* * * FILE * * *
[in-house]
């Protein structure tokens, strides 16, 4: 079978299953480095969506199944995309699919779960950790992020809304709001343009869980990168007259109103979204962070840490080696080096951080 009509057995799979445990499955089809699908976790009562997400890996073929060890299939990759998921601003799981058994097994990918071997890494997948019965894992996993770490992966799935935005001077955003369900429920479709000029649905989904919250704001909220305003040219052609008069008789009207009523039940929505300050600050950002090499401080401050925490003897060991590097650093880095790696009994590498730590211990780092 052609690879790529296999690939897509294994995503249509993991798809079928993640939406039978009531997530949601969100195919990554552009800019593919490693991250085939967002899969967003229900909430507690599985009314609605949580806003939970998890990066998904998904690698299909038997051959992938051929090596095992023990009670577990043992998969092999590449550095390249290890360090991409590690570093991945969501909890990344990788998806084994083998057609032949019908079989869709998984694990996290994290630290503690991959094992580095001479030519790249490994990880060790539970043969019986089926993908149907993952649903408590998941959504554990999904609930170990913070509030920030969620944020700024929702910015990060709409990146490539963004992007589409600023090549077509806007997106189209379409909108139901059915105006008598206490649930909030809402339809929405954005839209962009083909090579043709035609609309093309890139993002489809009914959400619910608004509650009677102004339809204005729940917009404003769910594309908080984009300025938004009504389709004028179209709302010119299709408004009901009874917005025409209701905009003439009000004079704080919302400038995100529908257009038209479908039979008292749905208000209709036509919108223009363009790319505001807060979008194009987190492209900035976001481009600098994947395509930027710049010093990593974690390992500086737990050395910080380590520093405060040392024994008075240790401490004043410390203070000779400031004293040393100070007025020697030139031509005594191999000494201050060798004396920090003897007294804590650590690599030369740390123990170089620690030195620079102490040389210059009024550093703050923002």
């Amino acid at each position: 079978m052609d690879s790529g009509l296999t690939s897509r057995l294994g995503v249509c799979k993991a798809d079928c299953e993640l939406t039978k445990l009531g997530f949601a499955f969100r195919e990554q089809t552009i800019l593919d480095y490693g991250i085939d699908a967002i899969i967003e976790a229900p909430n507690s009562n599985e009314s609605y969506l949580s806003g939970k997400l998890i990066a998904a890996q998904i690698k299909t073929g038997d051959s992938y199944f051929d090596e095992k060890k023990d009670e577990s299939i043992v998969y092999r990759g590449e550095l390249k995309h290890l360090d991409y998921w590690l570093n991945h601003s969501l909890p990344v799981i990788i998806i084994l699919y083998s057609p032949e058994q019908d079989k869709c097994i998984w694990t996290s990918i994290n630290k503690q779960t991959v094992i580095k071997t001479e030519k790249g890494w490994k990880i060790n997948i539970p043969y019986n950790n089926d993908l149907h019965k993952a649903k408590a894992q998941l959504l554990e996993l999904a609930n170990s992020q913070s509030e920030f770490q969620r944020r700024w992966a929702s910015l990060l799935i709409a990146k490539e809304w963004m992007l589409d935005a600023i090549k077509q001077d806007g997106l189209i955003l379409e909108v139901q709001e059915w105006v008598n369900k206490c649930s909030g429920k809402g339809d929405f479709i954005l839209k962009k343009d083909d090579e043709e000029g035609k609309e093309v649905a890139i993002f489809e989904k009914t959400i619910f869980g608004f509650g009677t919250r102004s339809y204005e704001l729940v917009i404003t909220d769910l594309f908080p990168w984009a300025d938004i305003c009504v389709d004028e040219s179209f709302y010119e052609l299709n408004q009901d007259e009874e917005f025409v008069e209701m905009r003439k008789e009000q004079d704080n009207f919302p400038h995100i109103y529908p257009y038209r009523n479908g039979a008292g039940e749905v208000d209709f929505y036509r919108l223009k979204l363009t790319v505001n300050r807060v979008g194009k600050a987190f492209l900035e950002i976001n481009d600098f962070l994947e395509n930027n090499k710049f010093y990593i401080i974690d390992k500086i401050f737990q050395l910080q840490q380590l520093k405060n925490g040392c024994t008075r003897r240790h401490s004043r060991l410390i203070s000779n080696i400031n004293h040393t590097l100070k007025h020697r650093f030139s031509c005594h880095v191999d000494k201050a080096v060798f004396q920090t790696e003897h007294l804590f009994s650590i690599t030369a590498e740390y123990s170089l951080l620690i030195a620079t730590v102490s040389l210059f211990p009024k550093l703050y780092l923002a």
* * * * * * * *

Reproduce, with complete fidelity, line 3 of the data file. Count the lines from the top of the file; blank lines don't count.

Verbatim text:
């Amino acid at each position: 079978m052609d690879s790529g009509l296999t690939s897509r057995l294994g995503v249509c799979k993991a798809d079928c299953e993640l939406t039978k445990l009531g997530f949601a499955f969100r195919e990554q089809t552009i800019l593919d480095y490693g991250i085939d699908a967002i899969i967003e976790a229900p909430n507690s009562n599985e009314s609605y969506l949580s806003g939970k997400l998890i990066a998904a890996q998904i690698k299909t073929g038997d051959s992938y199944f051929d090596e095992k060890k023990d009670e577990s299939i043992v998969y092999r990759g590449e550095l390249k995309h290890l360090d991409y998921w590690l570093n991945h601003s969501l909890p990344v799981i990788i998806i084994l699919y083998s057609p032949e058994q019908d079989k869709c097994i998984w694990t996290s990918i994290n630290k503690q779960t991959v094992i580095k071997t001479e030519k790249g890494w490994k990880i060790n997948i539970p043969y019986n950790n089926d993908l149907h019965k993952a649903k408590a894992q998941l959504l554990e996993l999904a609930n170990s992020q913070s509030e920030f770490q969620r944020r700024w992966a929702s910015l990060l799935i709409a990146k490539e809304w963004m992007l589409d935005a600023i090549k077509q001077d806007g997106l189209i955003l379409e909108v139901q709001e059915w105006v008598n369900k206490c649930s909030g429920k809402g339809d929405f479709i954005l839209k962009k343009d083909d090579e043709e000029g035609k609309e093309v649905a890139i993002f489809e989904k009914t959400i619910f869980g608004f509650g009677t919250r102004s339809y204005e704001l729940v917009i404003t909220d769910l594309f908080p990168w984009a300025d938004i305003c009504v389709d004028e040219s179209f709302y010119e052609l299709n408004q009901d007259e009874e917005f025409v008069e209701m905009r003439k008789e009000q004079d704080n009207f919302p400038h995100i109103y529908p257009y038209r009523n479908g039979a008292g039940e749905v208000d209709f929505y036509r919108l223009k979204l363009t790319v505001n300050r807060v979008g194009k600050a987190f492209l900035e950002i976001n481009d600098f962070l994947e395509n930027n090499k710049f010093y990593i401080i974690d390992k500086i401050f737990q050395l910080q840490q380590l520093k405060n925490g040392c024994t008075r003897r240790h401490s004043r060991l410390i203070s000779n080696i400031n004293h040393t590097l100070k007025h020697r650093f030139s031509c005594h880095v191999d000494k201050a080096v060798f004396q920090t790696e003897h007294l804590f009994s650590i690599t030369a590498e740390y123990s170089l951080l620690i030195a620079t730590v102490s040389l210059f211990p009024k550093l703050y780092l923002a």